“Married people mostly don’t come to other meets because they feel they are being judged at, so they try to come and socialize here and discuss their problems. Since everyone is in similar kind of situation they feel comfortable coming here,” tells Naren, who has been married for 10 years now. Interestingly, a significant number of people attending the meet are those who are under pressure to marry and want to understand the consequences if they were to marry a girl.
Providing a Platform
These hobby/interest based groups have not only helped people develop a sense of family and community, but are also turning into platforms to showcase individual talent. Gay Bombay recently organized a film screening where various films, including one short movie made by Nakshatra, were screened. This was followed by a discussion with the audience. Buoyed by the response, an ecstatic Nakshatra says, “There were around 150 people and there was no place to even stand. I guess it is special for me to have my films receive such an amazing response. My family was there and people were cheering me and were supporting a local film maker and GB gave me my spot. My film was screened next to Rituparno’s film!!”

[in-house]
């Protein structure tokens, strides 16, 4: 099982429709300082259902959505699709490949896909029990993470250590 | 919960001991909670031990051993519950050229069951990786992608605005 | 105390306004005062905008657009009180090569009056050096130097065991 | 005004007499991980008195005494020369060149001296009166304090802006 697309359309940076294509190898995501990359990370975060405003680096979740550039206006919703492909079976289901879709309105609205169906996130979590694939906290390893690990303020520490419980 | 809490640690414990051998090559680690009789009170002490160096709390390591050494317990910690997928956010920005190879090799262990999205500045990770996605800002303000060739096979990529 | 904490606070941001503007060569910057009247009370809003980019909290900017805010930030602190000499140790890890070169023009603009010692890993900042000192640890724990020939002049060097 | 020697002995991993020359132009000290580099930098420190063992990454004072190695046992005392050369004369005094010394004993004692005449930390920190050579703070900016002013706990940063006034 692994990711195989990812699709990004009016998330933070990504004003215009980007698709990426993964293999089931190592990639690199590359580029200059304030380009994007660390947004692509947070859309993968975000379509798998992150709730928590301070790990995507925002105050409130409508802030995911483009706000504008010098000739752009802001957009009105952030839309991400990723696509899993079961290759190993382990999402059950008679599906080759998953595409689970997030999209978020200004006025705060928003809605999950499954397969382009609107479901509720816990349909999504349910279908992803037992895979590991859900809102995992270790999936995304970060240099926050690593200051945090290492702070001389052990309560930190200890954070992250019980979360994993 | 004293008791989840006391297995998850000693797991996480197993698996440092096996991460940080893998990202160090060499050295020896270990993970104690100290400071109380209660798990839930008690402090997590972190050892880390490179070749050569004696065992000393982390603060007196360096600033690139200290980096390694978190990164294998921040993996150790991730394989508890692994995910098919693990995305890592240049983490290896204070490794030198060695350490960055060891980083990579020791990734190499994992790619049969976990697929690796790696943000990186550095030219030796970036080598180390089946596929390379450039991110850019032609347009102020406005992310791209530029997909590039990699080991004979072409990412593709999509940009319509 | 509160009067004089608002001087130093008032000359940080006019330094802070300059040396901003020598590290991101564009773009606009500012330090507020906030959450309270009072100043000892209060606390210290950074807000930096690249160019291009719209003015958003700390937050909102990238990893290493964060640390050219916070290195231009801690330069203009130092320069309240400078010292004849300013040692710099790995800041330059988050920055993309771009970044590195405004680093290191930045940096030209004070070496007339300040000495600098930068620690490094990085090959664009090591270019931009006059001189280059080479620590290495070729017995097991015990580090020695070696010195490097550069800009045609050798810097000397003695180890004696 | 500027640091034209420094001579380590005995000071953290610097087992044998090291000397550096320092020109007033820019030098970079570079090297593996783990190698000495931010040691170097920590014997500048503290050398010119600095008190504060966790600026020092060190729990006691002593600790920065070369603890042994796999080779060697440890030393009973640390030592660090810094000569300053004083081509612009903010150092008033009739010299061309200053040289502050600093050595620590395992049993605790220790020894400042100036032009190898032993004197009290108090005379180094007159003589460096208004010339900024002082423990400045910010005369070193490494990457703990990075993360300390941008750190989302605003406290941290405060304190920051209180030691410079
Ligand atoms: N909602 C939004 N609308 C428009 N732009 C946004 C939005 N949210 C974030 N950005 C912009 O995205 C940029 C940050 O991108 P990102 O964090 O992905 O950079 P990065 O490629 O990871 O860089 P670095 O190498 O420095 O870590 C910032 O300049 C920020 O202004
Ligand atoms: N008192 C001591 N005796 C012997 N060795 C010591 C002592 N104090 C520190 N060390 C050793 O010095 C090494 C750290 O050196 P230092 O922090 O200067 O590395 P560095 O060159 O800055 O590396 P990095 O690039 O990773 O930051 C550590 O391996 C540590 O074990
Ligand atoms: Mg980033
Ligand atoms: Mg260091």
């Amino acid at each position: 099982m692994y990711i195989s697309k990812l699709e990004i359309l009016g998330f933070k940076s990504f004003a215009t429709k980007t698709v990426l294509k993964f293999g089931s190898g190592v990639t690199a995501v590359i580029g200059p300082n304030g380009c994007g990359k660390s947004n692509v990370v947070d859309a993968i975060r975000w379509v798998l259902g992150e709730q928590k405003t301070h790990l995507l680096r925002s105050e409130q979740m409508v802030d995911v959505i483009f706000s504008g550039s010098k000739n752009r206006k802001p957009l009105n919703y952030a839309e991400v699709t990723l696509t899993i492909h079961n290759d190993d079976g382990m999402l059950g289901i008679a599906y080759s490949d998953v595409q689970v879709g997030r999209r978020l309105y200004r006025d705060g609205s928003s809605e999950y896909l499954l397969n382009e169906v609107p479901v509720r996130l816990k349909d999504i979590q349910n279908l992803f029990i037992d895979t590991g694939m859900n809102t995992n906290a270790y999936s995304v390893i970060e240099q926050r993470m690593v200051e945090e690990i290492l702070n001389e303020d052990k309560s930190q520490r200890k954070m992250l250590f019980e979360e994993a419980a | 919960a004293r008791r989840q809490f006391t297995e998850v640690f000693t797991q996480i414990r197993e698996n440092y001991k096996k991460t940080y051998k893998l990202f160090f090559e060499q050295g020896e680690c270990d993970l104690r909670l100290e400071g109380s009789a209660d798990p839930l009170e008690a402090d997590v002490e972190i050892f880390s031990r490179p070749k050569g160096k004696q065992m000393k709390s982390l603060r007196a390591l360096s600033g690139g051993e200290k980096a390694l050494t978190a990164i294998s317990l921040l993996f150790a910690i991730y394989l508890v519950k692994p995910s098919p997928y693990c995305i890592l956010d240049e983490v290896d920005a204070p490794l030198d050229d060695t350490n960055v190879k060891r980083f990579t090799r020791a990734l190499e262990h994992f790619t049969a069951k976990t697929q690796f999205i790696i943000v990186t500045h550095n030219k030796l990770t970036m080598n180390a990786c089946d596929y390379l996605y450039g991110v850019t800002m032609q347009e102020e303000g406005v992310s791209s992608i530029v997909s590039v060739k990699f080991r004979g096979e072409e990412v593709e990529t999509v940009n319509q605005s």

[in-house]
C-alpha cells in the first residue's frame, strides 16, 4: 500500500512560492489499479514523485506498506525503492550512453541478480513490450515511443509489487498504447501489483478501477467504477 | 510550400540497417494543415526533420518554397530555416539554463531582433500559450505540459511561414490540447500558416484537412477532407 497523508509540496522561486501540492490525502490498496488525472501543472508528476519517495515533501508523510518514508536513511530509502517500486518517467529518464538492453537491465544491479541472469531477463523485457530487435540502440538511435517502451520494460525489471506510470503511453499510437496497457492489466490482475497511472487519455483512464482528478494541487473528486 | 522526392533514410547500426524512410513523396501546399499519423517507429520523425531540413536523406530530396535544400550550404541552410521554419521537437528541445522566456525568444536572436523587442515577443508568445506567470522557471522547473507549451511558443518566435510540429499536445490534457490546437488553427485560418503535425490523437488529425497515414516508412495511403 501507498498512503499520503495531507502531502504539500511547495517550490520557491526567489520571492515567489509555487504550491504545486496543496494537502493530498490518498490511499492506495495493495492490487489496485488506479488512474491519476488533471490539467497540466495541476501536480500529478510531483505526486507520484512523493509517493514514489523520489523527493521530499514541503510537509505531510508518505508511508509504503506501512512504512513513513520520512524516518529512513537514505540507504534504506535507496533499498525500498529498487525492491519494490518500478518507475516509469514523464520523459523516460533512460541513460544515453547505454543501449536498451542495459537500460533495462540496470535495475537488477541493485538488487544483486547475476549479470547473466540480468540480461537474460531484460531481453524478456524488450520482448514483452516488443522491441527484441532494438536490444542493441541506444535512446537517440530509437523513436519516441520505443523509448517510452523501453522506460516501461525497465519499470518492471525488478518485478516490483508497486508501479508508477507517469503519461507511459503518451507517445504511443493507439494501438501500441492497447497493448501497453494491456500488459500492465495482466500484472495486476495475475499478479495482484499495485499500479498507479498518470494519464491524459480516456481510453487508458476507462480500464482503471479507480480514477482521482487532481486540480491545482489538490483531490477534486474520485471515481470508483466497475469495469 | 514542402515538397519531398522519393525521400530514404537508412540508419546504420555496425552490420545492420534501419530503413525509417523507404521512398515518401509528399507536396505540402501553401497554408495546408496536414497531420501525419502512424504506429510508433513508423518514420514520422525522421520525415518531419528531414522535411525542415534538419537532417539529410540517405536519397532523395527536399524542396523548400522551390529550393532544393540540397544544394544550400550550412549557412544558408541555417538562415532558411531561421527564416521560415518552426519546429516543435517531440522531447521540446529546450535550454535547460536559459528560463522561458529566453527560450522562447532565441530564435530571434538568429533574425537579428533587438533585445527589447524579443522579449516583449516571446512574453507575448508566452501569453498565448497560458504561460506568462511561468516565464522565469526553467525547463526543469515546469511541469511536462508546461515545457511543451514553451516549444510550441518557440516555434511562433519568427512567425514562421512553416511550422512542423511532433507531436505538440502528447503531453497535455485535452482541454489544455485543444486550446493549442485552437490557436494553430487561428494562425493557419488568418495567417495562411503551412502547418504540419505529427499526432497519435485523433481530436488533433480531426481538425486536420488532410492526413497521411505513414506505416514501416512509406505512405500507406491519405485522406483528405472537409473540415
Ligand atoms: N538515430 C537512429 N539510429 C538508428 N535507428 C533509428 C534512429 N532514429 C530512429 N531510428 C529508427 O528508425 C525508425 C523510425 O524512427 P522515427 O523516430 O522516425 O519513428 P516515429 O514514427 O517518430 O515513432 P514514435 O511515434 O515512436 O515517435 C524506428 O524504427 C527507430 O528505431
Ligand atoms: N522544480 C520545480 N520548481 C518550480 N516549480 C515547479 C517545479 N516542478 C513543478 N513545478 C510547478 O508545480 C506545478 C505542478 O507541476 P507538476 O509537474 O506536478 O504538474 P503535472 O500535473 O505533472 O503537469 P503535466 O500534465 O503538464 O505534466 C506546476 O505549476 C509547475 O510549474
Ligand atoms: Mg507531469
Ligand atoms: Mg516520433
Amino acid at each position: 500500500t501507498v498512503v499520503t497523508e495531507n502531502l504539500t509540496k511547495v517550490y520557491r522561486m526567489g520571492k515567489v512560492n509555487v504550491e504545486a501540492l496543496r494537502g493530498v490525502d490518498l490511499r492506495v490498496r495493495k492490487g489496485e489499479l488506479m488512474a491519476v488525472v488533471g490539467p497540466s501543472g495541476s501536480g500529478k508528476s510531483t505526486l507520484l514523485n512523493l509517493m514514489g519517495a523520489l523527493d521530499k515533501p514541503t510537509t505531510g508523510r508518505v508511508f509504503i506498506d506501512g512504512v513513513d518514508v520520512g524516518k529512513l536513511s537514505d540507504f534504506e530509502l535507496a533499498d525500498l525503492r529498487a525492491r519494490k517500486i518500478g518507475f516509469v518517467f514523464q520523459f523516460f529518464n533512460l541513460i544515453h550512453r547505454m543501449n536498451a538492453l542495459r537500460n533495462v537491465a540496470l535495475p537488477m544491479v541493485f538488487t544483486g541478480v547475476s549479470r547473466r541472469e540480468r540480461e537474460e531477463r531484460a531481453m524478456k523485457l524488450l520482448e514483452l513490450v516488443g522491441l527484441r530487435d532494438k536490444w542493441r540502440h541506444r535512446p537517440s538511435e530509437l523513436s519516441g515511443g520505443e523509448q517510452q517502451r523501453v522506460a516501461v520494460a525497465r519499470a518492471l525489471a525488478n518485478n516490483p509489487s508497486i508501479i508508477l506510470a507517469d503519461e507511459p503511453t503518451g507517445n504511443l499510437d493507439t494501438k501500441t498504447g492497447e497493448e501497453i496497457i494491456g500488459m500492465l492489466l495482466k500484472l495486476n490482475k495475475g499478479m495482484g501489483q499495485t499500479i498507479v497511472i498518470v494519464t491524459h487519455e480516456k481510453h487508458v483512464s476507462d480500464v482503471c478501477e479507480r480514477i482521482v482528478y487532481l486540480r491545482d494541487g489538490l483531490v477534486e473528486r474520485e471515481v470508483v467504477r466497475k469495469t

Similarly, Pink Divas, a group of gay men who meet every Friday in Bangalore to learn dance, performed at the Bangalore Queer Film Festival 2013. Monday Mushaira also provides a platform for young and emerging poets to present their work. Quilt too has had people reading out their own short story. “We also have a small question round during every meet. The purpose is to understand or mould our characters, if at all we have plans to pen a novel or short story in future, or even non-fiction,” tells Senthil.